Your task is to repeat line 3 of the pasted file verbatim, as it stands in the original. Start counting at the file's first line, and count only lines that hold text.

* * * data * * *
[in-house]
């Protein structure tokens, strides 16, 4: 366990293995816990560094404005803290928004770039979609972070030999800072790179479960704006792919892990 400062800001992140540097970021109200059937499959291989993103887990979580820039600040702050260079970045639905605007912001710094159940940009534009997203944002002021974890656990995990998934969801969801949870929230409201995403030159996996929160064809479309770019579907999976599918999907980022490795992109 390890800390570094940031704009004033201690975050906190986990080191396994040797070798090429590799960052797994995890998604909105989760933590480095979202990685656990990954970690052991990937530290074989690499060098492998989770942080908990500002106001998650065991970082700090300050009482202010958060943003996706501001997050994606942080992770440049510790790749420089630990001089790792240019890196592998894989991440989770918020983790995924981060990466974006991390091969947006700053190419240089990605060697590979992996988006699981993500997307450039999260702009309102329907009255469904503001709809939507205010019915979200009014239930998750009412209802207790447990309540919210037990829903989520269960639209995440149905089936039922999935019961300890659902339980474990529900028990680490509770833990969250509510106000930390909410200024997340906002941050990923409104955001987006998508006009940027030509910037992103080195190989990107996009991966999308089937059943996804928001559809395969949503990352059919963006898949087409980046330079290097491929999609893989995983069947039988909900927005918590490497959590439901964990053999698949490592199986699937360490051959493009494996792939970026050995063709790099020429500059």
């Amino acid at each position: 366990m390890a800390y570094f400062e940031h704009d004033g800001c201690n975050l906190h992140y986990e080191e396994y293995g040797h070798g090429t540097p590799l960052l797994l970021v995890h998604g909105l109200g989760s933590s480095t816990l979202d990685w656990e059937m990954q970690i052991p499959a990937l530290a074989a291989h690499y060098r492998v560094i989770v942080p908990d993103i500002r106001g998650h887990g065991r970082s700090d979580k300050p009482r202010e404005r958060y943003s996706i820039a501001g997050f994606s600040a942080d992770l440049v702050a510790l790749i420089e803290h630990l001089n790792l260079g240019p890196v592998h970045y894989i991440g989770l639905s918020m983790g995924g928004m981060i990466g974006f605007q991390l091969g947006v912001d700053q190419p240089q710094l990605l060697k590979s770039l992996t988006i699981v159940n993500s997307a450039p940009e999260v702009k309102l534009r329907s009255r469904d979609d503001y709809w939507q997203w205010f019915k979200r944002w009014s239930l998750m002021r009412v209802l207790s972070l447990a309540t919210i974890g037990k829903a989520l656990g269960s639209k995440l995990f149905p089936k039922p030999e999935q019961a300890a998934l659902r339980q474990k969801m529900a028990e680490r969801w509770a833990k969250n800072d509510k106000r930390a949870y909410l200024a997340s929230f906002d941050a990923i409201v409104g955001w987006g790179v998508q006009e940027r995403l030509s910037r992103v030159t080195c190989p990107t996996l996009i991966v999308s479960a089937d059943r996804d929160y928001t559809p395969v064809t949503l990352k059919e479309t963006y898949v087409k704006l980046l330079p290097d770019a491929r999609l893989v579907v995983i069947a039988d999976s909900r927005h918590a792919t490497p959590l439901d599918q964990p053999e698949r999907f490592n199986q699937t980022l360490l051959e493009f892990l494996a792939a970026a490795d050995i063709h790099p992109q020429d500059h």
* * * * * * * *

């Amino acid at each position: 366990m390890a800390y570094f400062e940031h704009d004033g800001c201690n975050l906190h992140y986990e080191e396994y293995g040797h070798g090429t540097p590799l960052l797994l970021v995890h998604g909105l109200g989760s933590s480095t816990l979202d990685w656990e059937m990954q970690i052991p499959a990937l530290a074989a291989h690499y060098r492998v560094i989770v942080p908990d993103i500002r106001g998650h887990g065991r970082s700090d979580k300050p009482r202010e404005r958060y943003s996706i820039a501001g997050f994606s600040a942080d992770l440049v702050a510790l790749i420089e803290h630990l001089n790792l260079g240019p890196v592998h970045y894989i991440g989770l639905s918020m983790g995924g928004m981060i990466g974006f605007q991390l091969g947006v912001d700053q190419p240089q710094l990605l060697k590979s770039l992996t988006i699981v159940n993500s997307a450039p940009e999260v702009k309102l534009r329907s009255r469904d979609d503001y709809w939507q997203w205010f019915k979200r944002w009014s239930l998750m002021r009412v209802l207790s972070l447990a309540t919210i974890g037990k829903a989520l656990g269960s639209k995440l995990f149905p089936k039922p030999e999935q019961a300890a998934l659902r339980q474990k969801m529900a028990e680490r969801w509770a833990k969250n800072d509510k106000r930390a949870y909410l200024a997340s929230f906002d941050a990923i409201v409104g955001w987006g790179v998508q006009e940027r995403l030509s910037r992103v030159t080195c190989p990107t996996l996009i991966v999308s479960a089937d059943r996804d929160y928001t559809p395969v064809t949503l990352k059919e479309t963006y898949v087409k704006l980046l330079p290097d770019a491929r999609l893989v579907v995983i069947a039988d999976s909900r927005h918590a792919t490497p959590l439901d599918q964990p053999e698949r999907f490592n199986q699937t980022l360490l051959e493009f892990l494996a792939a970026a490795d050995i063709h790099p992109q020429d500059h």